Over the next few days, they hit big tourist attractions (the Walker, the Basilica) as well as insider gems (Loon Grocery, where Parks had heard a guy named Mustafa made awesome gyros).
Everywhere they went — Patina, Midtown Global Market, the Pavek Museum of broadcasting — they asked shopkeepers and baristas and, basically, anyone who would talk to them for their recommendations. At the same time, Halpern and Parks were taking the pulse of the place.
They liked the way people embraced their home, but were also excited about changing it. They appreciated the Twin Cities’ two-in-one geography and abundance of cultural diversions. “For every five things we do here, there are 50 more I put on the list,” Halpern said.
Chickens seal the deal
“This is it — we can stop looking now,” Halpern told Parks as she climbed back into their car, parked outside Wild Rumpus in Linden Hills. “Ohmigod, their bookstores have chickens.”
In addition to its enviable metrics — a median home price around $250,000; 97 percent of residents living within 10 minutes’ walk of a park — what finally sold the couple on Minneapolis was its less quantifiable quirky charm.
A year ago last February, Halpern and Parks signed a one-year lease on a bungalow.
Their coastal friends were baffled. (“No matter how much you tell some of our friends in New York or L.A. about it, no one gets it until they come here. They just think you’re living in Siberia,” Halpern said.)
Locals were surprised to learn the couple had chosen Minneapolis for its attributes and not, like so many transplants, because they had family nearby.
“Minnesotans are really proud to be here, and they’re tickled and pleased when you love a place as much as they do,” Halpern said.
To pay the bills, Halpern works as an editor-at-large for the travel magazine Afar and writes for other national publications. Parks focuses on covering restaurants and bars, contributing to magazines such as Food & Wine or Travel + Leisure.
But their pet project is cultivating their Minnevangelist website and social media accounts designed to “spread the gospel of Minnesota’s greatness” to outsiders and residents alike. So far, their following is small, but they hope at some point that it can generate enough money to pay others to contribute.
Nearly every day since its January 2019 launch, Halpern and Parks add to their “Reasons to Love Minnesota” list, which includes everything from poetry-dispensing gumball machines to a Midwest Polka Association dance. The tight curation, striking photos and detail-packed, vibrantly written descriptions differentiate the Minnevangelists’ recommendations among typically bland tourism guides.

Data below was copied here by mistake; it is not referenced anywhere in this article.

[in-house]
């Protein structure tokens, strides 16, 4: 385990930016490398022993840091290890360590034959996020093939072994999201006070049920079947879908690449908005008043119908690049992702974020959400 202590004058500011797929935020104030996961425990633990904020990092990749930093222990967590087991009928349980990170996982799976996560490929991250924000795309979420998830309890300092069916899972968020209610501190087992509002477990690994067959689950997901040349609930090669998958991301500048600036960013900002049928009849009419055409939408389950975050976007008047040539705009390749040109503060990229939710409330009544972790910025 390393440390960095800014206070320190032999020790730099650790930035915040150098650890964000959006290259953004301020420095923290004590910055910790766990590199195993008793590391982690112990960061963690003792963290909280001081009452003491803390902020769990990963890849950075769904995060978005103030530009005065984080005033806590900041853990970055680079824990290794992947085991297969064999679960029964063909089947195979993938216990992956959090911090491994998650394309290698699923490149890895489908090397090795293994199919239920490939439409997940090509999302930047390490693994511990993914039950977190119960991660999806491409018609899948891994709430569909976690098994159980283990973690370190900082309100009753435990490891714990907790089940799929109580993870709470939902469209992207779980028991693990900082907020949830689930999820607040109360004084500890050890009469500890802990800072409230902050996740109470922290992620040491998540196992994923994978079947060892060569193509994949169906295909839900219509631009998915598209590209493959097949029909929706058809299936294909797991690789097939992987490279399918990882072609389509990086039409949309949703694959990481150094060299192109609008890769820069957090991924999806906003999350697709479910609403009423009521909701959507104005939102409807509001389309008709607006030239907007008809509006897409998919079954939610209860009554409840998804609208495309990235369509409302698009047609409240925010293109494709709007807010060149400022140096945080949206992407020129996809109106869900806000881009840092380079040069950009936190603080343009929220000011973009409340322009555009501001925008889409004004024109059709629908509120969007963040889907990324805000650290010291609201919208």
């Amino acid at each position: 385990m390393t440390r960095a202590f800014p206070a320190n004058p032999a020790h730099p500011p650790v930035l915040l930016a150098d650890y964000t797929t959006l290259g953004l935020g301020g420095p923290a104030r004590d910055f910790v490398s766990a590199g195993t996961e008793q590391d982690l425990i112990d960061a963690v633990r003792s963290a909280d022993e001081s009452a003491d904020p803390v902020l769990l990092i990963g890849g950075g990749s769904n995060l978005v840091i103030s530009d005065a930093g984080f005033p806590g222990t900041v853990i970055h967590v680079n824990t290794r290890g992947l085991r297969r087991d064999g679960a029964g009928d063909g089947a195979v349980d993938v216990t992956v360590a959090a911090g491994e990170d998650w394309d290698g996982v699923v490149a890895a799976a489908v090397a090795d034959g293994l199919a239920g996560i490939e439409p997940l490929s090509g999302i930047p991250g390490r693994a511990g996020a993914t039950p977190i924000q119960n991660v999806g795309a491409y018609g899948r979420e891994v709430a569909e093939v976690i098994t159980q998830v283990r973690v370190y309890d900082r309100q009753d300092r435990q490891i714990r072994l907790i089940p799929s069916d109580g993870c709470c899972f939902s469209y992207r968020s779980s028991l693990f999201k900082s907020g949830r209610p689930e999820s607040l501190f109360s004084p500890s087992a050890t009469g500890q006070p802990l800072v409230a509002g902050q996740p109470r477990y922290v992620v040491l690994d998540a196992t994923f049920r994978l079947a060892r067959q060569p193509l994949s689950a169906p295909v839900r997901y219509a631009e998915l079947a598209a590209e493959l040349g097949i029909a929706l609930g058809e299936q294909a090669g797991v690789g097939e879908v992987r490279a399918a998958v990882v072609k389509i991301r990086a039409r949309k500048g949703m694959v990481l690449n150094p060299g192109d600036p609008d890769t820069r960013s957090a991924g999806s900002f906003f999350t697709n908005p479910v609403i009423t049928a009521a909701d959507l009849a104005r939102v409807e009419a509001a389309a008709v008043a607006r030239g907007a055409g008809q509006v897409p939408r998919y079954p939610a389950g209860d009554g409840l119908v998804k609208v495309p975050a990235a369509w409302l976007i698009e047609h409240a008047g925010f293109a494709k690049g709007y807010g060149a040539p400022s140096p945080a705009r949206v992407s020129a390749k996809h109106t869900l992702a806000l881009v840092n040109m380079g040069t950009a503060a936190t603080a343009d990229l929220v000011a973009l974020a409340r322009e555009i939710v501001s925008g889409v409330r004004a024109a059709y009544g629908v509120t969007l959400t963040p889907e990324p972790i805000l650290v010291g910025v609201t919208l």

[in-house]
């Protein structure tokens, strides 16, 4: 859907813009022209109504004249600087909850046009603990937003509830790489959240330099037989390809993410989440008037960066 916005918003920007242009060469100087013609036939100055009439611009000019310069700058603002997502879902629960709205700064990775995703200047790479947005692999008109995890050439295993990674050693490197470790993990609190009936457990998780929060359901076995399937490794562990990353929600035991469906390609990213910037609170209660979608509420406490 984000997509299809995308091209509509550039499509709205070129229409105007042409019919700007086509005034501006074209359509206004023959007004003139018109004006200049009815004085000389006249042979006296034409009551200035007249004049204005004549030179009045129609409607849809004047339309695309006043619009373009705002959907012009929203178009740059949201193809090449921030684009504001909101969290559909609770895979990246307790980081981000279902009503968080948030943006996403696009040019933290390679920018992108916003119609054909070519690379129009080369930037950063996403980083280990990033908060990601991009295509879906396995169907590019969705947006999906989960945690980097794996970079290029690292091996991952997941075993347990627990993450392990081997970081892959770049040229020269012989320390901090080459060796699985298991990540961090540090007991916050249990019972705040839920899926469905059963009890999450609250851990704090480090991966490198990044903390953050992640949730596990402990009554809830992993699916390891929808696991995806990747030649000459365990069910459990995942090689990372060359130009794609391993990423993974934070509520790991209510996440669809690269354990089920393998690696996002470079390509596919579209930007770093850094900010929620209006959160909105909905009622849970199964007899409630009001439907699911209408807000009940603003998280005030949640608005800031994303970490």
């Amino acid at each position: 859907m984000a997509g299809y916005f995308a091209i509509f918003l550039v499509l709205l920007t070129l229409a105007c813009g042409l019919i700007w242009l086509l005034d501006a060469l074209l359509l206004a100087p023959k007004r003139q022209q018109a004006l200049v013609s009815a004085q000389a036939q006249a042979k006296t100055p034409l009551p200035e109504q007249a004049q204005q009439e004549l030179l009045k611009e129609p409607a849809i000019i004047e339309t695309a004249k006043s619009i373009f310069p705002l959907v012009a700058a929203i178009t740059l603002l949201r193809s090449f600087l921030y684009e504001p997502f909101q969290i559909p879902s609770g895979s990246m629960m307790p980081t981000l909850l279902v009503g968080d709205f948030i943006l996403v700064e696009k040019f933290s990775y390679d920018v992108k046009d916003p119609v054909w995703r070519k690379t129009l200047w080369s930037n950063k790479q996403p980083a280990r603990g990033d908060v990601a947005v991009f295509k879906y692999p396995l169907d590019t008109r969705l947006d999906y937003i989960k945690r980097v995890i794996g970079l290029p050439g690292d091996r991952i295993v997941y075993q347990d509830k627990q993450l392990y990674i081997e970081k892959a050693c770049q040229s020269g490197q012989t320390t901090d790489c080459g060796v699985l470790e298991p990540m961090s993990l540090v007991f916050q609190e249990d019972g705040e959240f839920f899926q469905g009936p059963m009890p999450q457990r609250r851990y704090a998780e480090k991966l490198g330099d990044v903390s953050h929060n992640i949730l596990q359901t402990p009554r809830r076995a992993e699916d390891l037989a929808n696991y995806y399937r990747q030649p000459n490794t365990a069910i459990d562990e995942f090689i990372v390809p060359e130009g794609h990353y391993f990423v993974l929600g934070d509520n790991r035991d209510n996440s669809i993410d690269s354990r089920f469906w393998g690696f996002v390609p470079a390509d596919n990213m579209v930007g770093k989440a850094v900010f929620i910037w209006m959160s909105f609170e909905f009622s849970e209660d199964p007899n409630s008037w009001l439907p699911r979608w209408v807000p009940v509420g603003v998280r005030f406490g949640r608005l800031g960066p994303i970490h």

Using a massive Google document containing nearly 2,000 places they want to investigate, the two frequently “itinerize” outings of half-a-dozen or more stops.
But they’re also open to spontaneity. Halpern admits to regularly annoying Parks by making him turn the car around to check out something they’ve just passed. “We rarely go from point A to point B,” Parks said.
A day in the life
On a recent Thursday, after lunch at Breaking Bread, a homey, social enterprise restaurant on West Broadway in Minneapolis that Parks had been wanting to try (“Everything we do is driven by your stomach,” Halpern joked to Parks), the Minnevangelists set off to explore several other destinations in Near North.
The two drive a Cadillac Escalade, whose incongruity Halpern felt compelled to explain: After their tiny Nissan kept getting stuck in the snow last winter, her dad tipped them off to a good deal on the SUV through a police auction. (It had been seized containing several bricks of cocaine.)
Their next stop was the nearby Minnesota African American Heritage Museum, where the two perused the artifacts — an African-print dress, a North High letter jacket, a “Green Book” — in the small gallery before ending up in a lengthy conversation with the museum’s co-founder.